'Renegades' reason for Lakers' success

EL SEGUNDO, Calif. -- The Los Angeles Lakers' starters were given the day off from practice Saturday so the 30-and-over crew could rest for the frenetically paced Golden State Warriors on Sunday.

With the first unit off the court, reporters walked in on a spirited 3-on-3 game comprised completely of bench players as Steve Blake, Shannon Brown and Matt Barnes jostled with Luke Walton, Devin Ebanks and Derrick Caracter.

It was appropriate that all eyes were on the bench players because they are the Lakers' breakout stars in this infant season.

The Lakers' bench has averaged 27.5 points per game through the Lakers' 2-0 start. It hasn't just been the net points that have made an impact, but rather the timeliness of the plays made by L.A.'s substitutes. Brown and Blake both drained crucial shots down the stretch against Houston, and Barnes showed off his prowess on both ends of the floor against Phoenix.

"We can change the speed a little bit with our bench out there," Lakers coach Phil Jackson said. "They're getting a sense about how to play together. It's important now if we get Ebanks a little bit of time and Sasha [Vujacic] back in the mix and get him going again, I think we'll have a full fledge of activity from them."

In years past the Lakers' second unit was nicknamed the "Bench Mob" because of the subs' abilities to influence the game as a group. Later, Jackson referred to his reserves as the "Minute Men" because of the impact they could have in a short amount of time on the court.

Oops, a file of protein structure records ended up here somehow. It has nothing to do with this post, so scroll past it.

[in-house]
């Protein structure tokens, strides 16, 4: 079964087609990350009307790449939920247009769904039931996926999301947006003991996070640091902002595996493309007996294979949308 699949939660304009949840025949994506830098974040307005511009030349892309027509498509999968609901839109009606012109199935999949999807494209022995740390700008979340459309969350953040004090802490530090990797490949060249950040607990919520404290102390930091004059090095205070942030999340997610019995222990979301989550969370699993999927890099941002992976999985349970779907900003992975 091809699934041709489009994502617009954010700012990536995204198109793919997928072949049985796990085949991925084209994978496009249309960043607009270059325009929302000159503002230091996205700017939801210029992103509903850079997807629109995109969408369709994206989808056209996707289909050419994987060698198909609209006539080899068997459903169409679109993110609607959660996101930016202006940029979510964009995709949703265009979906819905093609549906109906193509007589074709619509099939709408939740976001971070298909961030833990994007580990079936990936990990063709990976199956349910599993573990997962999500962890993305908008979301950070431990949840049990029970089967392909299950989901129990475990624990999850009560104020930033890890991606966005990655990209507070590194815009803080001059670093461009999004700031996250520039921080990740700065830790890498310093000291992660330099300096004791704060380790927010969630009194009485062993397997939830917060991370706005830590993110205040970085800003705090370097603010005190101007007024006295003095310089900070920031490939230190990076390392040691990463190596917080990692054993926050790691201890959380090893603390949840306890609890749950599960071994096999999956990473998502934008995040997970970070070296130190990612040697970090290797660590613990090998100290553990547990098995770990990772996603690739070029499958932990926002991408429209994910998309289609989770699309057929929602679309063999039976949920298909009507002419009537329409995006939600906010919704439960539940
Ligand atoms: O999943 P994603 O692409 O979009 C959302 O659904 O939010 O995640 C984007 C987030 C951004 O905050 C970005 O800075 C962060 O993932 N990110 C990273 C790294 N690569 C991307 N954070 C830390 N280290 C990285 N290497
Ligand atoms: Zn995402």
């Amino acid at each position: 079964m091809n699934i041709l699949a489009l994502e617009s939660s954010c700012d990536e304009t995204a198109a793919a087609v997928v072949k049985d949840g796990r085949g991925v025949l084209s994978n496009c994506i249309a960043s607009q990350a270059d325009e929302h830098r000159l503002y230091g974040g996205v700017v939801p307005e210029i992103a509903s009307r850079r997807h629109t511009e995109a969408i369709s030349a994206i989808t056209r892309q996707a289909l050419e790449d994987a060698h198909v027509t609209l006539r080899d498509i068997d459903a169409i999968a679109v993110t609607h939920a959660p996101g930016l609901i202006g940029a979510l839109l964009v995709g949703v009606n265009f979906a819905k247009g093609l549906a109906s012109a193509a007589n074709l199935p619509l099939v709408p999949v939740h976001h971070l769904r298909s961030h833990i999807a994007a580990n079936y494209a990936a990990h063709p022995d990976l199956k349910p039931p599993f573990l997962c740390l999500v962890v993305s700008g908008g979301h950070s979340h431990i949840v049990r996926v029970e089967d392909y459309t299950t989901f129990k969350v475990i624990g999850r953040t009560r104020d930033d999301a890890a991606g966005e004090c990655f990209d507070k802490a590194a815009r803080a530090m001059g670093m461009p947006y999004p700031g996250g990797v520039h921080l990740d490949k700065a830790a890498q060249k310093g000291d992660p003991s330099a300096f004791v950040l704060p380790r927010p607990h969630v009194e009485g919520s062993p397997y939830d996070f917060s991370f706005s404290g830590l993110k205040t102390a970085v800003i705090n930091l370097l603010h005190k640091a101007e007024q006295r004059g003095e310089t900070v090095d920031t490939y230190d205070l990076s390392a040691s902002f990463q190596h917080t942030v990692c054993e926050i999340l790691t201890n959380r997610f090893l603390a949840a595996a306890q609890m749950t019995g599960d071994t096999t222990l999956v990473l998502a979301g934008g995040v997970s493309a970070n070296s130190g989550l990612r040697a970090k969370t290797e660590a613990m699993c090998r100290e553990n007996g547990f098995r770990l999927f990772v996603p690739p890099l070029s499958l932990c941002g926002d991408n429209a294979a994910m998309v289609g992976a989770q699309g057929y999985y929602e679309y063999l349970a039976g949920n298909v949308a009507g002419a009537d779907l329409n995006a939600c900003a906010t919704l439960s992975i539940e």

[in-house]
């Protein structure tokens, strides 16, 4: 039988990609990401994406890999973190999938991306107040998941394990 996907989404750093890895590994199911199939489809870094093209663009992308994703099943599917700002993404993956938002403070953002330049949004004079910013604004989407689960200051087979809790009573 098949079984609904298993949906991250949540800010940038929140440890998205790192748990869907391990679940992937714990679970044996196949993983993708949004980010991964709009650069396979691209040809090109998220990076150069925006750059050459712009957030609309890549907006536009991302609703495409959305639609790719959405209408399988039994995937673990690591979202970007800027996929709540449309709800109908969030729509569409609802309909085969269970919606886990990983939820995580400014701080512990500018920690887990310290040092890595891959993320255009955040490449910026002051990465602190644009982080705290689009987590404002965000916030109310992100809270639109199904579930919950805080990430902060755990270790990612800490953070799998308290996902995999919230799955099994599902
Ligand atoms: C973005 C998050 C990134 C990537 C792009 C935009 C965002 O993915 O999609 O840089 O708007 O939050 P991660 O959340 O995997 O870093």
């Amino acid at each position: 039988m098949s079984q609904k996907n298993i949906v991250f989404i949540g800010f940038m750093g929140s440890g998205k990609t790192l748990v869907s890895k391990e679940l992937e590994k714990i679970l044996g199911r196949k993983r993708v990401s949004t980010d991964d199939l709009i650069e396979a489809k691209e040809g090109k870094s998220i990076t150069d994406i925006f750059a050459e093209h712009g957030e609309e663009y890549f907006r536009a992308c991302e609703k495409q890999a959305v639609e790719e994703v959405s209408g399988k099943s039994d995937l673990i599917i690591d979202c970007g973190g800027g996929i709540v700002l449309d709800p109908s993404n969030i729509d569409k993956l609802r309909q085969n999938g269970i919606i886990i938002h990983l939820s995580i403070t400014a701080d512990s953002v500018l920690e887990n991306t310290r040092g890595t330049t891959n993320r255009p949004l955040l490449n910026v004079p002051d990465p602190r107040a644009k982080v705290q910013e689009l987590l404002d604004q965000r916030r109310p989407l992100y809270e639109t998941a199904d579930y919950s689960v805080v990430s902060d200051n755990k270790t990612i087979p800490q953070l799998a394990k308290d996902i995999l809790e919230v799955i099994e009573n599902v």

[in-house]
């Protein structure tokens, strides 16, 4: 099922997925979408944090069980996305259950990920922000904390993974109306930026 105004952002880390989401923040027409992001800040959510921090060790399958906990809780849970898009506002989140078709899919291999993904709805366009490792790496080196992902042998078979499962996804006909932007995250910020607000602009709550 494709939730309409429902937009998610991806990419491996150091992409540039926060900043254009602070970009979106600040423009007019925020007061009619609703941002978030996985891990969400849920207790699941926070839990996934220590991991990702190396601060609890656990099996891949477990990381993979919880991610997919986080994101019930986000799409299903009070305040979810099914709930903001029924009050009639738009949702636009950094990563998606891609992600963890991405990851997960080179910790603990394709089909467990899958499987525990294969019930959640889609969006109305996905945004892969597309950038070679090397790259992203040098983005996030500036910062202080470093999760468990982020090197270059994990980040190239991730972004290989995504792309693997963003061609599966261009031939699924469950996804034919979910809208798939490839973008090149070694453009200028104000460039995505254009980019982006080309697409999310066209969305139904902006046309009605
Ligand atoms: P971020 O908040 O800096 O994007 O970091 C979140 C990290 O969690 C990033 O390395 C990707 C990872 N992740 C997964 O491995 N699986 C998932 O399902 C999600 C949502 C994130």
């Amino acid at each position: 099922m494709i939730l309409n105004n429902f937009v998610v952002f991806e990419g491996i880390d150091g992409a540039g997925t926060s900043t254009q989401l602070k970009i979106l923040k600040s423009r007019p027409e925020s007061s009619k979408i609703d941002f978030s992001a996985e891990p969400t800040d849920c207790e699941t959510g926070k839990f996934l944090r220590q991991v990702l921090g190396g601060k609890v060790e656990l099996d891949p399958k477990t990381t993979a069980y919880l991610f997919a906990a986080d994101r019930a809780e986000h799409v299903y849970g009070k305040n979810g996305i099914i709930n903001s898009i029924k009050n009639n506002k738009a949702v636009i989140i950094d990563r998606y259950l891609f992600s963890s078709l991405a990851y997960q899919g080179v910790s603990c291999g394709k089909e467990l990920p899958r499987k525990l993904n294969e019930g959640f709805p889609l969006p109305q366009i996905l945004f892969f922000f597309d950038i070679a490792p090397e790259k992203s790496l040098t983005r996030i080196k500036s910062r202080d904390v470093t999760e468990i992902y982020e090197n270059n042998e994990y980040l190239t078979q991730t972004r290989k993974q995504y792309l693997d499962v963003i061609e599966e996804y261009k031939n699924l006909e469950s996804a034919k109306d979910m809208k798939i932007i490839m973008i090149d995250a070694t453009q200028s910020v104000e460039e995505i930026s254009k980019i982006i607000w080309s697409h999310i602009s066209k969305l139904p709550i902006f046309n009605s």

Jackson dubbed this season's group the "Renegades." Lakers color analyst Stu Lantz coined the group of Brown, Blake and Barnes the "Killer Bs" during Friday's telecast.

"We're not going to worry too much about nicknames, we're just going to go out there and keep doing what we're doing," Blake said. "We're sitting there amped, ready to get in the game and start playing. ... In the experiences I've had coming off the bench as a bench player, you want to come in with some hunger and some energy. I think that's important for us."

Added Barnes: "When you go to the bench, you don't want to have any drop off. That's something we're really trying to work hard on and I think we're slowly but surely headed in the right direction."

The Lakers' bench faltered last season in part because of too many individual agendas and in part because of injuries to players like Walton, who missed 53 games because of a pinched nerve in his lower back. Walton, who stayed in L.A. to rehabilitate his strained right hamstring instead of traveling with the team to Phoenix, said he would not play against the Warriors on Sunday. He is focused on returning to the lineup early next week, perhaps as soon as Tuesday against the Memphis Grizzlies.

"I didn't feel anything today," Walton said. "As long as I don't feel anything, we're making progress."

Walton is just as optimistic about the team's bench as he is about his health.

"There's a lot of potential for this bench to be very good," Walton said. "Obviously it's very tough when you have five starters as good as we do. They play 30-something minutes a game, but there's a lot of potential for this bench to be very successful. We have a lot of energy, a lot of talent, a lot of playmakers, so if it all works out it will be a very good second unit."

Thirty-six of the 57 points the Lakers' bench has scored through the first two games have come on 3-pointers. While the reserves have shot an excellent 12-for-21 (57.1 percent) from the outside, Jackson doesn't want to confuse what the team's true strength is.

"We're more of an inside team," Jackson said. "Kobe [Bryant is] going to post people up, Lamar [Odom is] going to post people up and so is Pau [Gasol] and Andrew [Bynum] when he gets back."

Dave McMenamin covers the Lakers for ESPNLosAngeles.com. Follow him on Twitter.